USB communication with C18 and MPLAB

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Microchip publishes a USB Framework that consists of a number of files that contain code to handle the tedious parts of USB communication, with a few spots where user code can be included to build USB programs.

This code uses Microchip's CDC library to create a virtual COM port on the computer. Opening this COM port in Hyperterminal or some other terminal program should show numbers appearing once every second or so. The PIC is reading analog voltages from AN0 and writing them out to the terminal.

CDC communication requires a driver on the PC end. You'll need to download these two files and put them in a folder together somewhere: Media:Mchpcdc.inf and The first time you run this program on the PIC and plug in into the PC, Windows will need to set up a driver to be able to talk to the PIC. It will probably flounder around a bit and fail to find the driver. When you can, point it to the folder containing these two files and it should find them and set up the driver.

CDC programs can operate in two modes: polling or interrupt. This choice comes from the fact that USB devices must continually monitor the connection to the host, looking for incoming data and handling the sending of data in the output queue. There are two ways to accomplish this: the program can either explicitly call a function periodically to handle USB tasks, or this can be done by a regularly scheduled interrupt.

The framework provides two slots in which user code can be placed: the functions UserInit and ProcessIO. UserInit is called once at the beginning of the program to allow you to do some initialization. ProcessIO is called in a loop; each iteration should be very short and must be non-blocking, if you are using the polling structure.

Below is an example program using the polling structure, showing just the UserInit and ProcessIO functions.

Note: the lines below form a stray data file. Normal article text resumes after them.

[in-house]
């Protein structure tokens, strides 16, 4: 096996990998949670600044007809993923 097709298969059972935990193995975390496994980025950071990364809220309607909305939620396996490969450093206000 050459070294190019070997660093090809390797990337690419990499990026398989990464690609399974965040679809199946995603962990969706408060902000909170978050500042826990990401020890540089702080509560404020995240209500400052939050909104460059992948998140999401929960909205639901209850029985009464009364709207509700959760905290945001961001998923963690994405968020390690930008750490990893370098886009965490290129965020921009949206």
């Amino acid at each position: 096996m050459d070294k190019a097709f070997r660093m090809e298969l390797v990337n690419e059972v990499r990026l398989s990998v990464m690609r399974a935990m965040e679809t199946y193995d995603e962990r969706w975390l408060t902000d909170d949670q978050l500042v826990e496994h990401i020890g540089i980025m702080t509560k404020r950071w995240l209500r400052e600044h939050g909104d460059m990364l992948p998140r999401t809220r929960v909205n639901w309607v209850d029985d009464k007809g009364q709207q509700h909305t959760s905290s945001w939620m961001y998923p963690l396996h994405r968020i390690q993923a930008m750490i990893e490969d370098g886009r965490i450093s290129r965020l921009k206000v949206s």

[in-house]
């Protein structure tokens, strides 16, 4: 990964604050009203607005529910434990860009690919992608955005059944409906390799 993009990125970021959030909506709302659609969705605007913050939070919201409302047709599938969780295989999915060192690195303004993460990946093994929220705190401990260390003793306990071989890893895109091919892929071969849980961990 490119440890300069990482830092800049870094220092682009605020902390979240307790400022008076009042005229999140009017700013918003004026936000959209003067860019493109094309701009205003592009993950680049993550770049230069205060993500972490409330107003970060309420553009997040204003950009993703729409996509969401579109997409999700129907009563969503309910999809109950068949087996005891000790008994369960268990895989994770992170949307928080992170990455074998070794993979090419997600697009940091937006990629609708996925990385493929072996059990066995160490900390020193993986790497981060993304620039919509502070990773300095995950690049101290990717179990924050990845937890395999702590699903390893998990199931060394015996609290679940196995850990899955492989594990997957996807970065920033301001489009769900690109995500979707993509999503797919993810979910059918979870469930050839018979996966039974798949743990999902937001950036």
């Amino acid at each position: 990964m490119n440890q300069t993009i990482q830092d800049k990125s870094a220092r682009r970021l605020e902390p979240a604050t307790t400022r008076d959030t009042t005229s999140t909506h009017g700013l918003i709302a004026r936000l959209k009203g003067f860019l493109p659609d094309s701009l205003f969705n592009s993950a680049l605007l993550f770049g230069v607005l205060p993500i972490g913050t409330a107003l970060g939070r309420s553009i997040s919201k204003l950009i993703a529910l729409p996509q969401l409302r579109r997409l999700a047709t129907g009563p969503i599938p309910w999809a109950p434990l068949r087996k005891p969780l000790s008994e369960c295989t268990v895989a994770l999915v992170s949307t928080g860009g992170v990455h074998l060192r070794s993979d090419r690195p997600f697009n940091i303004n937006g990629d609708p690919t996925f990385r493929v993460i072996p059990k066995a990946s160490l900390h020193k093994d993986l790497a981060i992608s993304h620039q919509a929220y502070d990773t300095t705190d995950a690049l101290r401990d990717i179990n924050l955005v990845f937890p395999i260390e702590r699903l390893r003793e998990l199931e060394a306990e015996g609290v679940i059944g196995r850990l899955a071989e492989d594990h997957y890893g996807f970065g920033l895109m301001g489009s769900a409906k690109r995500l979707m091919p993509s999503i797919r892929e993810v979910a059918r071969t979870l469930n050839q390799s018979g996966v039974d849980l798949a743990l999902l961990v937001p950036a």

You can download the full MPLAB project here. In the example project the UserInit and ProcessIO functions are jumbled in with a ton of other code in main.c, but you could move them off to their own .c file. Note: this MPLAB project is configured to work with the USB HID bootloader. Using it without a bootloader or with another bootloader will require changes.

The MPLAB project includes code for lots of other setups; Microchip sells demo boards with a variety of chips in them and this code is designed to be able to run on all of them by flipping a few compiler switches. So you'll see stuff like "#if defined(PIC18F87J50_PIM)" or whatever; the only relevant one is PIC18F4553_SCOPE, and the include file "HardwareProfile - PIC18F4553 Scope.h", which assume a PIC18F4550 or 4553


void UserInit(void)

    //USER CODE!
    //ADC initialization:
    TRISAbits.TRISA0 = 1; //A0 is input
    ADCON0 = 1;           //enable ADC
    ADCON1 = 0b00001110;  //only AN0
    ADCON2 = 0b00010111;  //4 Tad, RC clock
}//end UserInit


char output_buffer[100];

int count = 0;
void ProcessIO(void)
    BYTE numBytesRead;

    //Blink the LEDs according to the USB device status
    // User Application USB tasks
    if((USBDeviceState < CONFIGURED_STATE)||(USBSuspendControl==1)) return;

    //Check if we're ready to send more data. If not, we can't wait until we are,
    //because blocking would screw up the rest of the USB tasks that are going on
    //in the background. If we're not ready, we just return from this function and 
    //we'll loop back around in a bit.
    if(mUSBUSARTIsTxTrfReady()) {
        if(count == 10000) {            //this happens every second or so
            ADCON0bits.GO_DONE = 1;     //initiate ADC conversion
            while(ADCON0bits.GO_DONE);  //wait for ADC to finish

            //put the result of the ADC conversion in a string:
            sprintf(output_buffer, (const rom far char *)"%u\r\n", ADRESH);

            //queues our message up to be sent
    //this needs to be called periodically in order for stuff to get sent out:

}		//end ProcessIO